A new hybrid cellphone and handheld computer, expected from Verizon Wireless in late spring, will be the first phone powered by an operating system from Microsoft to be offered in the US by telecom-munications companies.
Made by Audiovox and called the Thera, it features components and software by the biggest names in personal computers. The Thera runs on a 206MHz processor by Intel. The Pocket PC operating system, a smaller version of Windows for gadgets, powers the device, which also has features like Word and the Windows Media Player.
Audiovox has included Microsoft's Internet Explorer browser, Outlook and instant-messaging programs for surfing the Web or sending messages. Audiovox licensed Sierra Wireless software for dialing and connecting to the network.
The 200g device, which has many of the functions of a PC, will wear a similar price tag, about US$800. The cost will largely limit the device's popularity to executives, corporate managers and some adventurous consumers, said Alex Slawsby, an analyst with International Data Corp.
The companies plan to show off the Thera on Monday at a trade show in Orlando, Florida. Microsoft also intends to announce that two other carriers, VoiceStream Wireless and Cingular Wireless, will sell phones using its operating systems.
VoiceStream will sell a smart phone using Pocket PC 2002. The companies expect the phone, made by High Tech Computer, to reach stores in the summer.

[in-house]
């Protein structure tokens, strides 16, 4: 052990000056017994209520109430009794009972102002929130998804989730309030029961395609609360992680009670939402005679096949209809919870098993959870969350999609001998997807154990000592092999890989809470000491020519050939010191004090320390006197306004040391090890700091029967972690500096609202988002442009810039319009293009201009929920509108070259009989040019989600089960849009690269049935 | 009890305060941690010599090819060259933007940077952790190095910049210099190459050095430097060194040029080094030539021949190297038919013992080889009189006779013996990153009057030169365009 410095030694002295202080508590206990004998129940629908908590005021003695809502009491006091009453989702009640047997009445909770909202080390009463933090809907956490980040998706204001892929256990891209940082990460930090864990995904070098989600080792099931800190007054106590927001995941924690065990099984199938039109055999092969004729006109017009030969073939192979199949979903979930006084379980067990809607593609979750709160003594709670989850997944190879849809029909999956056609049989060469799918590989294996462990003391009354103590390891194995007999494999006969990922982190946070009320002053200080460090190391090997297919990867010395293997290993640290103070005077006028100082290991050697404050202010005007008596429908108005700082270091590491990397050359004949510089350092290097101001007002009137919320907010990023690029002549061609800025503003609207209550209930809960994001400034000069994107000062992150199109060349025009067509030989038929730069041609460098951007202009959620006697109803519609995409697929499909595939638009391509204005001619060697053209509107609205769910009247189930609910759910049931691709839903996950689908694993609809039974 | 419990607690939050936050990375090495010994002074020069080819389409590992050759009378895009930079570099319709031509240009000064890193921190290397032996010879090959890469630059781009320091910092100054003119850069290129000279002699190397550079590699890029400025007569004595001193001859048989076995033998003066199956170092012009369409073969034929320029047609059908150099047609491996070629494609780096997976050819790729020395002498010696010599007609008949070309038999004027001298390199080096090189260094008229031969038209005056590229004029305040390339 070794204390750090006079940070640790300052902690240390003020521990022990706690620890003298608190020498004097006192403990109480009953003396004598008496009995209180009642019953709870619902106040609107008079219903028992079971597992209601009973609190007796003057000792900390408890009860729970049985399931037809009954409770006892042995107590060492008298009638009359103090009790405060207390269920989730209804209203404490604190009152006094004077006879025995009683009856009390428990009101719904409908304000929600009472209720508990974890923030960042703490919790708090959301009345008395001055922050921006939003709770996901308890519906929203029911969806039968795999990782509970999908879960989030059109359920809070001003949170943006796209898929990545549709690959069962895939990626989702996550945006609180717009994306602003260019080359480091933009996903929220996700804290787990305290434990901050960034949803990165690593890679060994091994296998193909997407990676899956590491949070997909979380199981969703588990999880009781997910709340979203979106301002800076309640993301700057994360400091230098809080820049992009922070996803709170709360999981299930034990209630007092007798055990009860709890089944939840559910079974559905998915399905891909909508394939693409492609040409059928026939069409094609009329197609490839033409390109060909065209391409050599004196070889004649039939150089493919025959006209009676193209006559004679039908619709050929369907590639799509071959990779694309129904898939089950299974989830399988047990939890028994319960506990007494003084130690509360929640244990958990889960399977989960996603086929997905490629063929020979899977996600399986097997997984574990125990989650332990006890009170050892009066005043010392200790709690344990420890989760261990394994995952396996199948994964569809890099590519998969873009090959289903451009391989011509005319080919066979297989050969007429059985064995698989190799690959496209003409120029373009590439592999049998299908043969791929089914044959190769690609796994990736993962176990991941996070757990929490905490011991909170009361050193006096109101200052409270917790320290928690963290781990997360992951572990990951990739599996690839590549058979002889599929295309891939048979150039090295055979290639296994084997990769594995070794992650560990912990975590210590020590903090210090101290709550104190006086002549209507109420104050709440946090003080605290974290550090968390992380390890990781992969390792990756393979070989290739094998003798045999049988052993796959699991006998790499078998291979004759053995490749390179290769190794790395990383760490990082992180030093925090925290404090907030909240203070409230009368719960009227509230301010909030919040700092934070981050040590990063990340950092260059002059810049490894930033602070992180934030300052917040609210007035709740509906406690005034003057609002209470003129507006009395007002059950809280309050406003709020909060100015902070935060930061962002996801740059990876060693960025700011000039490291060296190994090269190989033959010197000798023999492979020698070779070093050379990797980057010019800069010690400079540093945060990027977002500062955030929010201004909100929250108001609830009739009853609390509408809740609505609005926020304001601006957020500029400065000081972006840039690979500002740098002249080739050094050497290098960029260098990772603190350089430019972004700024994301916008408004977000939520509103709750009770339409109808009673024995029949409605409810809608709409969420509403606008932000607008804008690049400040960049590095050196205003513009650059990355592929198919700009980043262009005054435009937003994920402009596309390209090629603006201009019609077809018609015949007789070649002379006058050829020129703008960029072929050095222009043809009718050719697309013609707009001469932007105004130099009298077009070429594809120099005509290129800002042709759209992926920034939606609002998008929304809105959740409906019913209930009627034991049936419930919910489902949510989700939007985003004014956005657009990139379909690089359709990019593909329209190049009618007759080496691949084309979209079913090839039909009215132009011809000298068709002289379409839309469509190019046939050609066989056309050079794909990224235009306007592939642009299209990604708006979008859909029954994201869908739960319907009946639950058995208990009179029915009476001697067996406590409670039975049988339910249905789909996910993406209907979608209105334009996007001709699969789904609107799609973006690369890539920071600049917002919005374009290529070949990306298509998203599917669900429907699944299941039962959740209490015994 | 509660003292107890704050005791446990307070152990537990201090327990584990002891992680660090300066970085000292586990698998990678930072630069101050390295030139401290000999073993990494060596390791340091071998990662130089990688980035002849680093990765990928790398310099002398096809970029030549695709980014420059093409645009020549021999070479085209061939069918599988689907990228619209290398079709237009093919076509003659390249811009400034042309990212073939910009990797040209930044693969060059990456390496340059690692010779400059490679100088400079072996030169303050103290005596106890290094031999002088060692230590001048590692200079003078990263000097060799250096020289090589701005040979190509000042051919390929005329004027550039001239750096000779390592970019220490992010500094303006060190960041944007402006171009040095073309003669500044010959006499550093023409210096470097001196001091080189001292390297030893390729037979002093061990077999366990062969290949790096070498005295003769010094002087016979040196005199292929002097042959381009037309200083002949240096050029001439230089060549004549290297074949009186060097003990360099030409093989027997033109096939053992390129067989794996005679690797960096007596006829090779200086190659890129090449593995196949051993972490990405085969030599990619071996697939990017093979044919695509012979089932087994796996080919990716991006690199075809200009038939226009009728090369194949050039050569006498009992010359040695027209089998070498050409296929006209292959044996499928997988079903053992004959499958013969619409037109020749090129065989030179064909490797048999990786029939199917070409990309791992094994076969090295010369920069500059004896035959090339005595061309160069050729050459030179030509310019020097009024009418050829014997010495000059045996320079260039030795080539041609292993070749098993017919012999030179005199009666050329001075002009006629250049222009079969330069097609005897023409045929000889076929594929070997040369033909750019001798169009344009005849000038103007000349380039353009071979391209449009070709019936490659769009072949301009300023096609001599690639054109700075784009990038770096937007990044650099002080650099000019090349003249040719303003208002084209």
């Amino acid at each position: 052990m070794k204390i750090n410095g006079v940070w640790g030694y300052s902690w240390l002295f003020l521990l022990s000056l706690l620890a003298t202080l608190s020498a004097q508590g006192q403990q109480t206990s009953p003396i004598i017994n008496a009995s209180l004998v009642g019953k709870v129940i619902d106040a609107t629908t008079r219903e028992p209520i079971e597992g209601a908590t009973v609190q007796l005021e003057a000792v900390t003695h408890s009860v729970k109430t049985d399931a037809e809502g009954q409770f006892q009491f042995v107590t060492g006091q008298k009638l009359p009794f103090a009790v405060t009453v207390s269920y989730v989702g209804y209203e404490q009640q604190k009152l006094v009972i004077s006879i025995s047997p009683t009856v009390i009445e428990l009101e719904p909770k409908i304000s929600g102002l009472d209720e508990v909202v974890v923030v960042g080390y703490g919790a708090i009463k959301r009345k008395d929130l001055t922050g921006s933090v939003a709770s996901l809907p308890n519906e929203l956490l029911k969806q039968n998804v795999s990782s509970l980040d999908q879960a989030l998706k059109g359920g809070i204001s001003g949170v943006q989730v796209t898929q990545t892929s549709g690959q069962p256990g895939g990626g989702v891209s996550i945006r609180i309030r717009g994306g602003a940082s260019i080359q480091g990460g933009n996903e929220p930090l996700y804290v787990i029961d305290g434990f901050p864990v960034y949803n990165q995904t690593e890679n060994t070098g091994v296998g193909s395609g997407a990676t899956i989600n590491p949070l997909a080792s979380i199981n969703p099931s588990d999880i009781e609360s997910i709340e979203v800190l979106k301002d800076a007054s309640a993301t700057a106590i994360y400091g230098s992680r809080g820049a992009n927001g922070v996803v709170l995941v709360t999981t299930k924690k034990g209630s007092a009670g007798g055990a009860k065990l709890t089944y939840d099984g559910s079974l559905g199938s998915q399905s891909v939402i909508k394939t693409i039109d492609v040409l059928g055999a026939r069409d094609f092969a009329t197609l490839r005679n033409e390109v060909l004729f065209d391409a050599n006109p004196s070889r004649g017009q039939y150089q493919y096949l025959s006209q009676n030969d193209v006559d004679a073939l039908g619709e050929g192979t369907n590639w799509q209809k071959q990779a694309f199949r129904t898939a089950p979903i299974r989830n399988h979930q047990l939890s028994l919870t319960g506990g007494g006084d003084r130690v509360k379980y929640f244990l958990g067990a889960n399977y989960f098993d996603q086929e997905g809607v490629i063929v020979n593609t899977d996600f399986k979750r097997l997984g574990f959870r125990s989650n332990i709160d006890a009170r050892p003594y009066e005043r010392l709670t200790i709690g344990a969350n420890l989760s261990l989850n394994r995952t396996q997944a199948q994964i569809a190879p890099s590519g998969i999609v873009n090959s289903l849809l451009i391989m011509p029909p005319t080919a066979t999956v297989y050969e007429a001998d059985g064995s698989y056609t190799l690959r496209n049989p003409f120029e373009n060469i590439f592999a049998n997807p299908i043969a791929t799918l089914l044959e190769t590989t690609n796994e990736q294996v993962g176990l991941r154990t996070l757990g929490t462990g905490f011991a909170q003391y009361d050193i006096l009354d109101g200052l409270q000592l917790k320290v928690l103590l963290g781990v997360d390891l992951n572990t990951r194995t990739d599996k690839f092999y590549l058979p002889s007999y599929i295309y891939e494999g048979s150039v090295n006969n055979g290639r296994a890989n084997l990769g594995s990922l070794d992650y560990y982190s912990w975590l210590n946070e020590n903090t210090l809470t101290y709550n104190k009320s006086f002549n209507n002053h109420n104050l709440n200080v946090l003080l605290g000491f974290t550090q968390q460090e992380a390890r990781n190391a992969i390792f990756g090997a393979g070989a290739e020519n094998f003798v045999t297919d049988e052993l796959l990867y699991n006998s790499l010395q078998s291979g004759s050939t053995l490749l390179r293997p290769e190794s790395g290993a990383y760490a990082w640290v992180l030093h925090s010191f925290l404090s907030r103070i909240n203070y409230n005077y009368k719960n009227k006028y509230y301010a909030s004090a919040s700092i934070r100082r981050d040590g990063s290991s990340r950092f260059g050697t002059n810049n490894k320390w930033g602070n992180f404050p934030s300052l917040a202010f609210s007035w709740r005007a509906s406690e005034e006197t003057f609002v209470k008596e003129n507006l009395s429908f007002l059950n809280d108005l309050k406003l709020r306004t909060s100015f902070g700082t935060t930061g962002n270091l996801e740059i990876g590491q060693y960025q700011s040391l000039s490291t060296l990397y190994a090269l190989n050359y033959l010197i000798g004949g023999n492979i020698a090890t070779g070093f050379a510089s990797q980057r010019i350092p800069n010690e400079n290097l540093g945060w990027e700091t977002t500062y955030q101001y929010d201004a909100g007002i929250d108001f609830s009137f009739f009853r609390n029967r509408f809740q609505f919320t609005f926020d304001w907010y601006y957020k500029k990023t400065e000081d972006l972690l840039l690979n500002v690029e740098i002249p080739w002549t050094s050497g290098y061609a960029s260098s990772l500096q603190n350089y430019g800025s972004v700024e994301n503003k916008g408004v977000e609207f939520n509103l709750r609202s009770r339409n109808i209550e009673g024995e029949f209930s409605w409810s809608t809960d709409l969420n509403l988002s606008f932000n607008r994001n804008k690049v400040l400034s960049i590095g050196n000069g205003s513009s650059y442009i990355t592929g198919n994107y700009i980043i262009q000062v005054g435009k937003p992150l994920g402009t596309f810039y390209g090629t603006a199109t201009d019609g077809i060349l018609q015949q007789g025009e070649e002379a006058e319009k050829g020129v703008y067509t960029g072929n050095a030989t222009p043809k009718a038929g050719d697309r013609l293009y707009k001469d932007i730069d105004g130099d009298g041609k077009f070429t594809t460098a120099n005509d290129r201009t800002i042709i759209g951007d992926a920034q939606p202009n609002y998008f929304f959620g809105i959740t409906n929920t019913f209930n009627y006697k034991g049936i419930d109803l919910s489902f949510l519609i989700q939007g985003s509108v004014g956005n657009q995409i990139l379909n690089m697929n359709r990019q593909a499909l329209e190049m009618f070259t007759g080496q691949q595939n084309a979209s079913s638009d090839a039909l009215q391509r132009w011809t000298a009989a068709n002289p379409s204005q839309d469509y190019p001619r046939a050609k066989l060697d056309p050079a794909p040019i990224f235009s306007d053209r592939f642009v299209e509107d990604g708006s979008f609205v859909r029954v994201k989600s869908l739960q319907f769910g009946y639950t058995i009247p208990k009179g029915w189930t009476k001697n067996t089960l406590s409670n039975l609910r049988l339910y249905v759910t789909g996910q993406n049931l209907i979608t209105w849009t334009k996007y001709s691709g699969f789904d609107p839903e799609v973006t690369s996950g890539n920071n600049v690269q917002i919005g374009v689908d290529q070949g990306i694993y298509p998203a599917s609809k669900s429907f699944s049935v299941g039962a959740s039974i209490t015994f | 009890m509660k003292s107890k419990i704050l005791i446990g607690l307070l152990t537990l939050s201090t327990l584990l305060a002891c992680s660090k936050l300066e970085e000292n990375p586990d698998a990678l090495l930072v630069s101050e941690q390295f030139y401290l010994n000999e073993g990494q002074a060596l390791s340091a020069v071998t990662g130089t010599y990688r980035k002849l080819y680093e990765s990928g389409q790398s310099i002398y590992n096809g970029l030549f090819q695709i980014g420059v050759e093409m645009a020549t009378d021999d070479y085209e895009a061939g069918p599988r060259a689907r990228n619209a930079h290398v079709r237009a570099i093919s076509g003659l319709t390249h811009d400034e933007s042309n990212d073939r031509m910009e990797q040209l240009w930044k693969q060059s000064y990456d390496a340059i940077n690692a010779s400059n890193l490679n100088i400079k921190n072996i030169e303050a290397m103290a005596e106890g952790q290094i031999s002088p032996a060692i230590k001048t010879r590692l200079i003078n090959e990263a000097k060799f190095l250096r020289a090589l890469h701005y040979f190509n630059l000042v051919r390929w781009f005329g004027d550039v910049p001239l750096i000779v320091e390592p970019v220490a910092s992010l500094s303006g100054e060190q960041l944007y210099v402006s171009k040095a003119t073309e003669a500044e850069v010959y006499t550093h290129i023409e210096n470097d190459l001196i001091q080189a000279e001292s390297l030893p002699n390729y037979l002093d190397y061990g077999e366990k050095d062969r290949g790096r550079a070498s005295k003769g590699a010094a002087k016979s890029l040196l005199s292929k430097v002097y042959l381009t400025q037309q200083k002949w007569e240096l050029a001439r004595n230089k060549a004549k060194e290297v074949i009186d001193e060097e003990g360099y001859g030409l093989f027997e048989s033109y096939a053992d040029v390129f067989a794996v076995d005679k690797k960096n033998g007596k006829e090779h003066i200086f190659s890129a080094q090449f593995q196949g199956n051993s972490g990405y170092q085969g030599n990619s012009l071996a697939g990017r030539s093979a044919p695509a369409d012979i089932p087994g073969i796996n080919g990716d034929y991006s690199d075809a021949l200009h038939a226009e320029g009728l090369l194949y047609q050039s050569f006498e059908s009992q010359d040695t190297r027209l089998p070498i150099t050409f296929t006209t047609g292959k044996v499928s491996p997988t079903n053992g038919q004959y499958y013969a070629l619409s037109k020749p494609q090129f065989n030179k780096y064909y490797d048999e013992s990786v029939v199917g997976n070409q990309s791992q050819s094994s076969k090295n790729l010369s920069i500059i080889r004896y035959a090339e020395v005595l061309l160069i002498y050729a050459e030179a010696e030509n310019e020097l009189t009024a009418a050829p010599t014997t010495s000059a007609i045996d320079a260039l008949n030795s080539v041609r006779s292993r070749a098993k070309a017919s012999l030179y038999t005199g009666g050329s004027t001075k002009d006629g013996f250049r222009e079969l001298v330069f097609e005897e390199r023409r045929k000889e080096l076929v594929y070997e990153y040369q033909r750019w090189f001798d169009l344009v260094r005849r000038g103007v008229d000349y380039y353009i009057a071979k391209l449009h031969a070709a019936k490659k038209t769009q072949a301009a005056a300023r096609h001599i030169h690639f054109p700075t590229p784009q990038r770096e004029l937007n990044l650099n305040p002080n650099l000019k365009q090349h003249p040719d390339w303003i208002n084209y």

Cingular, however, is to announce that it will start selling a so-called smart phone running an as-yet-unreleased operating system from Microsoft, called Smartphone 2002, later this year.
While the gadgets from Verizon and VoiceStream are built like a hand-held computer that can make calls, Cingular's device, made by Sendo, will look more like a cell phone that will borrow some features from palmtops. The Sendo phone will offer a touch pad and a thumb dial, instead of a stylus, for navigating and entering information.
Sharply cutting prices and tossing in free extras, personal-computer makers eked out better-than-expected profits during the holidays by luring customers into upgrading or buying second PCs for their homes.
But a survey to be released Monday suggests that the effusive marketing efforts have largely missed the 40 million households in the US that are standing fast against the PC wave. Thirty-nine percent of households do not own a PC, statistically the same as in the previous year, according to the survey, taken in January by Odyssey, a market research firm.
Among Odyssey's findings, perhaps the most surprising is the reason that most holdouts gave for not having a computer at home. Instead of citing price or technological ignorance, more respondents said they just had no compelling reasons to own PCs.
Sean Baenen, a managing director at Odyssey, said the results showed a basic flaw in the marketing strategies of PC manufacturers. While cutting the cost of a computer and including new features, like a DVD or CD burner, may entice some buyers, he said, 40 million households are not convinced that surfing the Internet, calculating finances or being able to do word processing is worth the investment.
"All the data," Baenen said, "points to the fact that PC manu-facturers have been trying to solve problems that most consumers don't have -- price, and more technology for the price."